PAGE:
A recent study at the University of Edinburgh’s Reid School of Music indicates that learners’ memory skills are greatly improved when memorising to music.
In this research, participants were asked to memorise phrases in Hungarian, and repeat them fifteen minutes later. Though each group studied in the same listen-and-repeat style, one group heard the phrases spoken, the second heard phrases set to a rhythm, and the third heard phrases in song. The singing group was able to recall far more Hungarian than the other two groups.
Moving in time to a steady beat is closely linked to better language skills, a study suggests.
People who performed better on rhythmic tests also showed enhanced neural responses to speech sounds. The researchers suggest that practising music could improve other skills, particularly reading.
Wall Street Journal, february 18, 2013
Playing a musical instrument from a young age appears to create new pathways in the brain that process written words and letters and may help children with reading disorders such as dyslexia, says a study in the journal Neuropsychologia. Musicians generally outperform nonmusicians on cognitive tests, but little is known about the effects of reading musical notes on the brain's circuitry as it relates to reading, researchers said.
Last Thursday 27st June Symphony participated in the III Forum Nebrija in Bilingual Teaching celebrated in the Campus “Dehesa de la Villa”. The meeting counted on the presence of Mª Carmen Fonseca Mora, Principal Researcher in the project “Music perception and reading skills in foreign language learning”, who delivered a plenary lecture about music and its influence in language learning called “Melodies in First and Second Language Acquisition”.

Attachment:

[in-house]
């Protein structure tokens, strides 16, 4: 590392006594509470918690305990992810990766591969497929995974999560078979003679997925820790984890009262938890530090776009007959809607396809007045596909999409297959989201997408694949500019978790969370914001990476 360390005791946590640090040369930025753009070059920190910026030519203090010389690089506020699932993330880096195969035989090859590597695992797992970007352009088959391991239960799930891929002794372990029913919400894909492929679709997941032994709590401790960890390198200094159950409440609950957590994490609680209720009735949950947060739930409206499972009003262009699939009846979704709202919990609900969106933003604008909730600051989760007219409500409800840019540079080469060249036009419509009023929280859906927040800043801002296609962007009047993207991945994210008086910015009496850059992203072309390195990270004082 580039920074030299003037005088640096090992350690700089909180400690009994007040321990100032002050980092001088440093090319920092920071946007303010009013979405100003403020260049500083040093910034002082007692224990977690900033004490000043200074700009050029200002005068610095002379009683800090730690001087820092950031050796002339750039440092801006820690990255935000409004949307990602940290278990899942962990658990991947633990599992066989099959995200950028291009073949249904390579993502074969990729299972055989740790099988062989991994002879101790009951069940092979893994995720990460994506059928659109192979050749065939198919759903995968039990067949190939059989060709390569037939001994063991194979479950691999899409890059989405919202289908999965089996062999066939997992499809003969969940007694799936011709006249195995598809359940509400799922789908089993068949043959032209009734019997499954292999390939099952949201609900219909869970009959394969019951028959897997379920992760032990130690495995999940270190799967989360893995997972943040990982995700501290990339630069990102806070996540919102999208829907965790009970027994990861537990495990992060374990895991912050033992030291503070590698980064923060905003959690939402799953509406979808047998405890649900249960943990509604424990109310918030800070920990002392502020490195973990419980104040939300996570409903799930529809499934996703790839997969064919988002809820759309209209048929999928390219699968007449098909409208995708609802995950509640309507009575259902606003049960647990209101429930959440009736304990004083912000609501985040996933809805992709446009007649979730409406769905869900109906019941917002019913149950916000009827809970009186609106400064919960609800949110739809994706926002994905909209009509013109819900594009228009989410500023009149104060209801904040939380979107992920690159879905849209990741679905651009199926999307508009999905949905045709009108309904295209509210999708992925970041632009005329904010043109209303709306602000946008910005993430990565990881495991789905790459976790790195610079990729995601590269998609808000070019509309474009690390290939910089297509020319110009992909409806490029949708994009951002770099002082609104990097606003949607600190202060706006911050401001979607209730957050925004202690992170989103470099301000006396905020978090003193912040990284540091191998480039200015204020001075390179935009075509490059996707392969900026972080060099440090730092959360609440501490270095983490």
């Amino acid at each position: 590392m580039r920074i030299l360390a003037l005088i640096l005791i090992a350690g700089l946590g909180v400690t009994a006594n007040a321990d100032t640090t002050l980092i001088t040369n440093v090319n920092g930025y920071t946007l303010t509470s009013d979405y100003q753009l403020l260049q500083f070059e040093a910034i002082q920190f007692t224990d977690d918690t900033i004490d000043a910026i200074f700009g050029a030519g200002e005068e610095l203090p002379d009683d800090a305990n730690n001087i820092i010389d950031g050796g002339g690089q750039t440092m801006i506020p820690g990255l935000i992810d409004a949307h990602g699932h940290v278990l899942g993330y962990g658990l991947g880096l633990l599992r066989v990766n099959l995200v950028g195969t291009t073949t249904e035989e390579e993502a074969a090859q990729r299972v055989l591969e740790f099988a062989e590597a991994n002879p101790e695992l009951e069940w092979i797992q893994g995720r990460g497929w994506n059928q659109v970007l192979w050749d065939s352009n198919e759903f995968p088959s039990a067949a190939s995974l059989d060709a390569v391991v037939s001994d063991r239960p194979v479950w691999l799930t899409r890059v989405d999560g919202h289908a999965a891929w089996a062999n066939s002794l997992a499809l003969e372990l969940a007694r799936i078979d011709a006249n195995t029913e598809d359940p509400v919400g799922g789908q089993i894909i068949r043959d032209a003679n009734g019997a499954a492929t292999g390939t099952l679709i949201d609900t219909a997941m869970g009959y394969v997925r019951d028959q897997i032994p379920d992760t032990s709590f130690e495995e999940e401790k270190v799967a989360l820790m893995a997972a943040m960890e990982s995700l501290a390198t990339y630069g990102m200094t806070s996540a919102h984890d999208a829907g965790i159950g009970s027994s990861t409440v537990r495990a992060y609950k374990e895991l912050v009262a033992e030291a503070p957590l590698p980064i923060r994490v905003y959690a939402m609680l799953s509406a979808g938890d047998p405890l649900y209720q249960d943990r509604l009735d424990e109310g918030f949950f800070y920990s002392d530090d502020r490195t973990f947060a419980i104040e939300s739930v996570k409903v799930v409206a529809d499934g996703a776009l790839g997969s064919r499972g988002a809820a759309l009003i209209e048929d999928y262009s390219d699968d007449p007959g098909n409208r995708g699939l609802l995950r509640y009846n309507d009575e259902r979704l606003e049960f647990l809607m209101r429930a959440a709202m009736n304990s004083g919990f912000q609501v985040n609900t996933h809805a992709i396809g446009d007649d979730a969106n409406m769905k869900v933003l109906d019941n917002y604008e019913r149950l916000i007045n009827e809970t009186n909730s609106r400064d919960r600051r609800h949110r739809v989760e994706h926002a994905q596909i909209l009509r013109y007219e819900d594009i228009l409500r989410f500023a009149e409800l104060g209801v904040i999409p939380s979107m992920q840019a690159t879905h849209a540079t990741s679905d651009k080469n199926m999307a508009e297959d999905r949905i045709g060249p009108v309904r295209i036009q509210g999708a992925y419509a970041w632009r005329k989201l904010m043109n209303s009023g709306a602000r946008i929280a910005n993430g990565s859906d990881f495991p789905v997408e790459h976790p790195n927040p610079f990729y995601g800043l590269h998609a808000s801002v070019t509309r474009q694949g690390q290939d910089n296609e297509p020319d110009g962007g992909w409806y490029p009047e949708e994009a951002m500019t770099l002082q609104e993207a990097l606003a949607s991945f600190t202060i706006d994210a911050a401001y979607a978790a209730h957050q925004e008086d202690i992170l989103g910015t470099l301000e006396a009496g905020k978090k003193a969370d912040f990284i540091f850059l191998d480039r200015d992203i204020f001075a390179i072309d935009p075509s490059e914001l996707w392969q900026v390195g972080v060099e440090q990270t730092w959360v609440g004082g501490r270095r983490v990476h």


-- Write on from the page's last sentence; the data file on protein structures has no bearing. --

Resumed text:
Universitu at Buffalo, January 23, 2013
New research from the University at Buffalo Graduate School of Education shows a link between preschool music activities and the development of reading and writing skills in children.
Funded in part by the National Endowment for the Arts and published in the Bulletin for the Council of Research in Music Education, the two-year study examined the impact of "musically trained" early childhood teachers on the music and emergent reading and writing achievements of preschool children.